Does the Wayback Machine Make It Impossible for Some Copyright Offenders to Cease Infringing Because the Offending Version of a Website Is Perpetually Preserved and Accessible?
Bell v. Hess, 2018 U.S. Dist. LEXIS 38595 (S.D. Ind. Mar. 9, 2018):
This matter is before the Court on Defendant Jay L. Hess' ("Hess") Motion for Judgment on the Pleadings filed pursuant to Federal Rule of Civil Procedure 12(c) ( Filing No. 40). After discovering unauthorized use of his photograph of the Indianapolis skyline, Plaintiff Richard N. Bell ("Bell") filed this action, seeking damages and declaratory and injunctive relief under copyright laws. Bell asserted a claim for copyright infringement and unfair competition. Hess filed his Motion for Judgment on the Pleadings, asserting that Bell's claim is barred by Eleventh Amendment sovereign immunity. For the reasons that follow, Hess' Motion is granted.
The following facts are not necessarily objectively true, but as required when reviewing a motion for judgment on the pleadings, the Court accepts as true all factual allegations in the complaint and draws all inferences in favor of Bell as the non-moving party. See Emergency Servs.Billing Corp. v. Allstate Ins. Co., 668 F.3d 459, 464 (7th Cir. 2012).
Bell is an attorney and professional photographer who lives in McCordsville, Indiana. This dispute centers on a photograph taken by Bell of the Indianapolis, Indiana skyline ("Indianapolis Photo"). After taking the Indianapolis Photo in 2000, Bell first published it on [*2] the internet on August 29, 2000, by uploading it to a Webshots account. It was later published on a website created by Bell at www.richbellphotos.com. Bell registered the copyright of the Indianapolis Photo with the United States Copyright Office on August 4, 2011, approximately eleven years after he first published the photograph on the internet. Bell has sold licenses for publication of the Indianapolis Photo, has retained sole ownership of the copyright, and has used the photograph to promote his photography business ( Filing No. 38 at 2-3, ¶¶ 5, 7-13).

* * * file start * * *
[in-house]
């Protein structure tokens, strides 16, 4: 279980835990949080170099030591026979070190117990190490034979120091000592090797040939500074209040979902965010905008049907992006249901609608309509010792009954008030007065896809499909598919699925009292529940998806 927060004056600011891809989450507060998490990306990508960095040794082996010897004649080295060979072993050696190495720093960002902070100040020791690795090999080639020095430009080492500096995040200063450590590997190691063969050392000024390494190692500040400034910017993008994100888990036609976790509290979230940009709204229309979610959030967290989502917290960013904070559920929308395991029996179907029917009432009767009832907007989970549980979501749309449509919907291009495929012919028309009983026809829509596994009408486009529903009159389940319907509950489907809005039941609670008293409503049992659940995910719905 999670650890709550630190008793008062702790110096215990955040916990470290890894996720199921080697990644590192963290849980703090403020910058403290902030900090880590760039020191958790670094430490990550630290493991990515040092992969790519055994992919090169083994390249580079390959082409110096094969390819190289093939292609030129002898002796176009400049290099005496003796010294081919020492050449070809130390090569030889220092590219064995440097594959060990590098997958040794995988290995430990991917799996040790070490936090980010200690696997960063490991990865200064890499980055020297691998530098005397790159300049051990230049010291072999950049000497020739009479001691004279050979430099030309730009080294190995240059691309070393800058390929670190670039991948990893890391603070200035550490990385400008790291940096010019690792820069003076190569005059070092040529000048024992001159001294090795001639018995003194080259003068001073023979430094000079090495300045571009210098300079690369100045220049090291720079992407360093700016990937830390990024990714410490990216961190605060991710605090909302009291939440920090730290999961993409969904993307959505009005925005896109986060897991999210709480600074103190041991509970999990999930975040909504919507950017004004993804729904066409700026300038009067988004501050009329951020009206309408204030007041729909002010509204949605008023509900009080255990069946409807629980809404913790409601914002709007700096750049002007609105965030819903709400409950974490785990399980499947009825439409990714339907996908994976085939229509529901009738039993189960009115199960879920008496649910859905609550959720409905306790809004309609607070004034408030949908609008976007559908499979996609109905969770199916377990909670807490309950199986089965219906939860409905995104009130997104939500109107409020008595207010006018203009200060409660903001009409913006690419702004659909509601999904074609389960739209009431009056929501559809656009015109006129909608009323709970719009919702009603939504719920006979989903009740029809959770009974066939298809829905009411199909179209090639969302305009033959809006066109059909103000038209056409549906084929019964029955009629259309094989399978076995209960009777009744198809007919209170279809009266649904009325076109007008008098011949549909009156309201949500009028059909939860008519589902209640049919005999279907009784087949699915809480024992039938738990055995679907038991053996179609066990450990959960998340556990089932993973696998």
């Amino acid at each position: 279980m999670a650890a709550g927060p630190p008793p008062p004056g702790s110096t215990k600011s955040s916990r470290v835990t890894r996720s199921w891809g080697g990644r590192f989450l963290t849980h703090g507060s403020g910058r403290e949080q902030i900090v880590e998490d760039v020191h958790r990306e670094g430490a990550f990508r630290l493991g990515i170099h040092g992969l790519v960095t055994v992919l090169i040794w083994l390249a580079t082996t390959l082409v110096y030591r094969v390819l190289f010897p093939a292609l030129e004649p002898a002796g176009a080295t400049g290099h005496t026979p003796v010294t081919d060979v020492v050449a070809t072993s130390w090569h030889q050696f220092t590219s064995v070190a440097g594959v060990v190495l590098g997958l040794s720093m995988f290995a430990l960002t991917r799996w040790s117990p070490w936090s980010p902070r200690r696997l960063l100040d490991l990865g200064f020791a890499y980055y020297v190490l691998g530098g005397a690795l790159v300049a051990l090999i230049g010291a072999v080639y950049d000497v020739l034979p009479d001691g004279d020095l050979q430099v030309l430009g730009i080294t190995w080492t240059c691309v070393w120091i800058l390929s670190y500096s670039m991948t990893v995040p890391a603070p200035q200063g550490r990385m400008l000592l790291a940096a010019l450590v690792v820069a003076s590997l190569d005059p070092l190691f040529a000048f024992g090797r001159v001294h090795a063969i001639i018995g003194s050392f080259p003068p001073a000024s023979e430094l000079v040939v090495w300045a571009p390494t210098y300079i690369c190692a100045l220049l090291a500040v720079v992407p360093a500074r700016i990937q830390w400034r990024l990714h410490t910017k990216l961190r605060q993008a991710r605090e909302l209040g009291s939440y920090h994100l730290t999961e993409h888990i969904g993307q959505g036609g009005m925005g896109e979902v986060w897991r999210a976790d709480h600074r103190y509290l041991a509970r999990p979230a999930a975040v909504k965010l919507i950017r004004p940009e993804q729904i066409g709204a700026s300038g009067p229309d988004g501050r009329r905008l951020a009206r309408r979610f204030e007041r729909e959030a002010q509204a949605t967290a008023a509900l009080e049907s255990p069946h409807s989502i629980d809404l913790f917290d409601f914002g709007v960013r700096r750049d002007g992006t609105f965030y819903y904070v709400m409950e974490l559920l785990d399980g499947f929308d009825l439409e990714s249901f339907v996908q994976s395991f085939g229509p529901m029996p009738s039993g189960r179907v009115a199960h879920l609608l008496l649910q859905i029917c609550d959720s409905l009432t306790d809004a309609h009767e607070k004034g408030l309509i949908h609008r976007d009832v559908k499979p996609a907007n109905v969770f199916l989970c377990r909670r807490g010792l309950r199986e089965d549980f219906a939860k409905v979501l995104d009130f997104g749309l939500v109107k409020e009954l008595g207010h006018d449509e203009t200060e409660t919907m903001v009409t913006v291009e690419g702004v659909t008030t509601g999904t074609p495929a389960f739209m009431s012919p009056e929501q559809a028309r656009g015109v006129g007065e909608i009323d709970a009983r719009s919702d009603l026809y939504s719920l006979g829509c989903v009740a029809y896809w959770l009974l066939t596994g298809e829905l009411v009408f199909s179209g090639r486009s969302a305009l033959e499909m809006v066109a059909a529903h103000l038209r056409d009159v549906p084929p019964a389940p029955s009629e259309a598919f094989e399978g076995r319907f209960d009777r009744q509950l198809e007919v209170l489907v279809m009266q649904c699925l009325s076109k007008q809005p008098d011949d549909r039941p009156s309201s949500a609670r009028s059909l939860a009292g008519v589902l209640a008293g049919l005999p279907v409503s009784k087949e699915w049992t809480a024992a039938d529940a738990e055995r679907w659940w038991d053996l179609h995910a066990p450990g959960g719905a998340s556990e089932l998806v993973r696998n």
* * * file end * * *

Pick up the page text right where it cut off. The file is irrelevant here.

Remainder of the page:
Defendant Jay L. Hess is the Dean of the Indiana University Medical School. Bell alleges that he is suing Hess individually, and not in his capacity as the Dean of the Medical School. "Hess intentionally permitted subordinates to create and control a website with the domain name of pediatrics.IU.edu." Id. at 3, ¶ 6. Bell asserts, "Hess intentionally authorized employees under his control of the I.U. Medical School to publish the 'Indianapolis Photo' in advertising which appears on a website owned by Indiana University even though the Defendant Hess individually knew he had no rights or authority to publish the Indianapolis Photo." Id. at 2, ¶ 6. Bell alleges [*3] that Hess individually "permitted employees of the I.U. Medical School to publish the 'Indianapolis Photo' in advertising which appears on a website owned by Indiana University at http://pediatrics.iu.edu/residency even though the Defendant Hess knew he nor anyone else he directed had the  rights or authority to publish the Indianapolis Photo." Id. at 1, ¶ 1.
"Hess individually failed to properly supervise his subordinates who created a website for the World Wide Web at pediatrics.IU.edu to promote and advertise the Indiana University School of Medicine Residency Program and used the Indianapolis Photo on the website pediatrics.IU.edu" ( Filing No. 38 at 4, ¶ 14). The Indianapolis Photo was wrongfully published on IU Medical School's website to attract prospective physicians to the pediatric program. Hess individually permitted employees of the Medical School and residency program to download the Indianapolis Photo from the internet without permission from Bell and then copy it onto a webserver controlled by http://pediatrics.iu.edu/residency. Hess had the ability to control and supervise the content of the website and to control and supervise the access of third-party internet users to that website. [*4] Third-party internet users were able to access the website and copy the Indianapolis Photo onto their own computers. Id. at 4, 7, ¶¶ 15-17, 29.